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Why all horses have the same colour #### October 18, 2022

What if I told you that all horses have the same colour? And that 2 = 1? And, to top it off, that I could prove it? You would probably say I’m delusional and that my proof must contain a mistake. However, there are proofs that do not contain mistakes which conclude these statements to be true! What they do contain, however, are mathematical fallacies. What are these and why do they occur?

The mathematical fallacy is different from a mistake in a proof, as a mistake leads to an invalid proof, whereas a mathematical fallacy contains an element of concealment of deception in the presentation of the proof. I will give several examples of a mathematical fallacy, some more infuriating than others.

2 = 1

A “proof” of the statement 2 = 1 is as follows: we let and be equal, nonzero quantities. Then: In this case, the mathematical fallacy is in line 5, where we have divided by . However, since , this means dividing by zero, which is undefined, making this argument invalid.

A mathematical fallacy has the interesting quality that, as typically presented, it does not only yield absurd results, but does so in a deceiving, clever way. In this case, dividing out a common factor is usually fine, however, since , you are dividing by zero without really noticing.

All horses have the same colour

To (not) prove that all horses have the same colour, we will use (incorrect) mathematical induction.

1. For , let be: in a group of horses, all horses have the same colour.
2. For , we have in a group of one horse, all horses have the same colour. Since there is only one horse in the group, obviously the horse has the same colour as itself. Hence, is true.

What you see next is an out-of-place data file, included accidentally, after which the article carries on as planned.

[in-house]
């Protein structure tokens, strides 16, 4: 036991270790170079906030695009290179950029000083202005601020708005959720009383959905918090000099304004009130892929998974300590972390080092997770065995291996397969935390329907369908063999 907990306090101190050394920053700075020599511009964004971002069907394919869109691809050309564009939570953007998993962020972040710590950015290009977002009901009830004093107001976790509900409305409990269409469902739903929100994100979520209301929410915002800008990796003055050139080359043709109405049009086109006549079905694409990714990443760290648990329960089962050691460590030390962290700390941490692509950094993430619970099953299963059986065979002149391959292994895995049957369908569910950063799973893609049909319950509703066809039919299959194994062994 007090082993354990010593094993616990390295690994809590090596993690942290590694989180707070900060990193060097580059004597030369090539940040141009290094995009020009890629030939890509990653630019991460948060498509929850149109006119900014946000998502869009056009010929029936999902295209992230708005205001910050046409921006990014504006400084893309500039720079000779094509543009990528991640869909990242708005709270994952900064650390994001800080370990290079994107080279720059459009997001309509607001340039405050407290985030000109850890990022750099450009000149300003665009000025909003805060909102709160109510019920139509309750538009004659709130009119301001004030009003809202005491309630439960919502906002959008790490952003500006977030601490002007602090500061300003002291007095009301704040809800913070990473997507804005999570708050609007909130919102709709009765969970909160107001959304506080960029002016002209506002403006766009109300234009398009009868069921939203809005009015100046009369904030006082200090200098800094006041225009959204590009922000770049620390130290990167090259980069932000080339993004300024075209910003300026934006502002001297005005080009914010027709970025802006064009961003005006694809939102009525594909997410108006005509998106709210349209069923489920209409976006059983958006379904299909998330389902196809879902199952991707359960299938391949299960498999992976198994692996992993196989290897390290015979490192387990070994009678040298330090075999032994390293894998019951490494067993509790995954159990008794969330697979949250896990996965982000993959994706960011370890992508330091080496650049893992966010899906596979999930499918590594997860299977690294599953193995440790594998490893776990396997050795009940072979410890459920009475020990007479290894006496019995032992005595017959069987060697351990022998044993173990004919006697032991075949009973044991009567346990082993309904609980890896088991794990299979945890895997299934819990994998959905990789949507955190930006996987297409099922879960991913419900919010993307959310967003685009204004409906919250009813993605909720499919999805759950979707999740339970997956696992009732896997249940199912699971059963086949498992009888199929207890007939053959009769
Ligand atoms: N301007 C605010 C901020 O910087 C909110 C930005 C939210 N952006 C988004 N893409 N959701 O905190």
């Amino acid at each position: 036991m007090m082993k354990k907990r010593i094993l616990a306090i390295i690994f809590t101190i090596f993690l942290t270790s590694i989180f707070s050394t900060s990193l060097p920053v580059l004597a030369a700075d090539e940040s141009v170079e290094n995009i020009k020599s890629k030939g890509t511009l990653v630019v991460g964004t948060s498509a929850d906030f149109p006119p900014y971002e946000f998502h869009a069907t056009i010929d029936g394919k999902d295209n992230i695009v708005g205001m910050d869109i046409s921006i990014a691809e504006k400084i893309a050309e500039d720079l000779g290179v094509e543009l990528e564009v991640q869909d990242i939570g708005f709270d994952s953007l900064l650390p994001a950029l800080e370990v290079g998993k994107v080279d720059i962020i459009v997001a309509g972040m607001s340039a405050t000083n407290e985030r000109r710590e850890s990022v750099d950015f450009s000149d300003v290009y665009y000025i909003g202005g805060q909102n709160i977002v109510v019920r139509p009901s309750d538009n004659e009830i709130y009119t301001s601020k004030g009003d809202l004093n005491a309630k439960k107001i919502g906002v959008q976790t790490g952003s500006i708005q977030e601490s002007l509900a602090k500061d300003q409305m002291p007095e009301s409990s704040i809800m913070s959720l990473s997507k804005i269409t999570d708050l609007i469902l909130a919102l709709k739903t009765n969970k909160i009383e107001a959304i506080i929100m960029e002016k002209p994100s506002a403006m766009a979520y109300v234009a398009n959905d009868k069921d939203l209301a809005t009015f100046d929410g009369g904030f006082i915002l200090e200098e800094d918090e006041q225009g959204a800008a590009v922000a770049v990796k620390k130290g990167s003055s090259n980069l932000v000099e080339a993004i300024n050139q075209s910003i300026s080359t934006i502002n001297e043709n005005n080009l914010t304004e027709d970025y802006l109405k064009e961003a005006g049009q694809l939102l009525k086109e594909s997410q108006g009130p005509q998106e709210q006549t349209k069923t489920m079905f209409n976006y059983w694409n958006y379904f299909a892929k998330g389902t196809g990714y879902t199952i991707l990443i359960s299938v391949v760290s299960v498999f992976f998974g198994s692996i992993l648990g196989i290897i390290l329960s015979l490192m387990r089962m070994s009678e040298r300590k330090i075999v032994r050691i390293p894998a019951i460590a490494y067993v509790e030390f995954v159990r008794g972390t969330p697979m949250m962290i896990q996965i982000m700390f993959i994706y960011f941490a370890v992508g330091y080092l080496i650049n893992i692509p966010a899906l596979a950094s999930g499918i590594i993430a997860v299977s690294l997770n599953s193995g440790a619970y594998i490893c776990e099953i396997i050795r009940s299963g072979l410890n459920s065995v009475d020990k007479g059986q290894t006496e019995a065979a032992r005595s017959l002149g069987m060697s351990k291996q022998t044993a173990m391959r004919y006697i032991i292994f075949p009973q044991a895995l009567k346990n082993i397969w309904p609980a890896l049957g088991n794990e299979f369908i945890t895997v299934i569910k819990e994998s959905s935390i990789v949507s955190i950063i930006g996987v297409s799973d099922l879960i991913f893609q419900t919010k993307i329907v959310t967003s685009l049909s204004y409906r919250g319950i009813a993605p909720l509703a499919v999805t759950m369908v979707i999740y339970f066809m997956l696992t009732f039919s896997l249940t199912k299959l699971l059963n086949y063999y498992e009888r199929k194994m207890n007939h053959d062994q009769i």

3. Let be given and suppose is true, that is, in a group of horses, all horses have the same colour.
4. Let . Since we know is true, when removing a horse from a group of horses who have the same colour, the remaining group must also have the same colour.
5. If we add another horse to the group, we again have a group of horses, and since we know that is true, this new group of horses must also have the same colour.
6. Now, we have constructed two groups of horses of the same colour, with horses in common. Since the two horses they do not have in common must be the same colour as the other horses, they also must have the same colour as each other.
7. Thus, combining all the horses, we now have a group of horses of the same colour.
8. Since (1) is true, (2) is true is true, and (3) is arbitrarily given, by the method of Mathematical Induction, is true for all .
9. Therefore, we can conclude that all horses have the same colour.

Of course, common sense tells us that not all horses have the same colour. The fallacy in this proof is in step 4. For , using the reasoning of this step, the two groups of horses have horses in common, so they cannot have the same colour. Hence, the group of horses does not necessarily have the same colour. In other words, the reasoning that every group of horses has the same colour implies that every group of has the same colour, works for any , but not for . Thus, this induction hypothesis is not true for all .

Conclusion

One can see there are many ways to be deceived by a mathematical fallacy, some more crafty than others. Underlying a mathematical fallacy is usually a seemingly obvious contradiction or phony reasoning, so always be mindful of deception when presented with unbelievable claims!

Nice extra: howlers

As a little encore, I would like to tell you briefly about the most infuriating mathematical fallacy I have encountered so far: the howler. An example is as follows: Though the outcome is correct, for obvious reasons, the argument could not be more wrong, making this another, sickening mathematical fallacy.

Sources

Heuser, Harro (1989), Lehrbuch der Analysis – Teil 1 (6th ed.), Teubner, p. 51, ISBN 978-3-8351-0131-9.

Maxwell, E. A. (1959), Fallacies in mathematics, Cambridge University Press, ISBN 0-521-05700-0, MR 0099907.

Pólya, George (1954). Induction and Analogy in Mathematics. Mathematics and plausible reasoning. Vol. 1. Princeton. p. 120.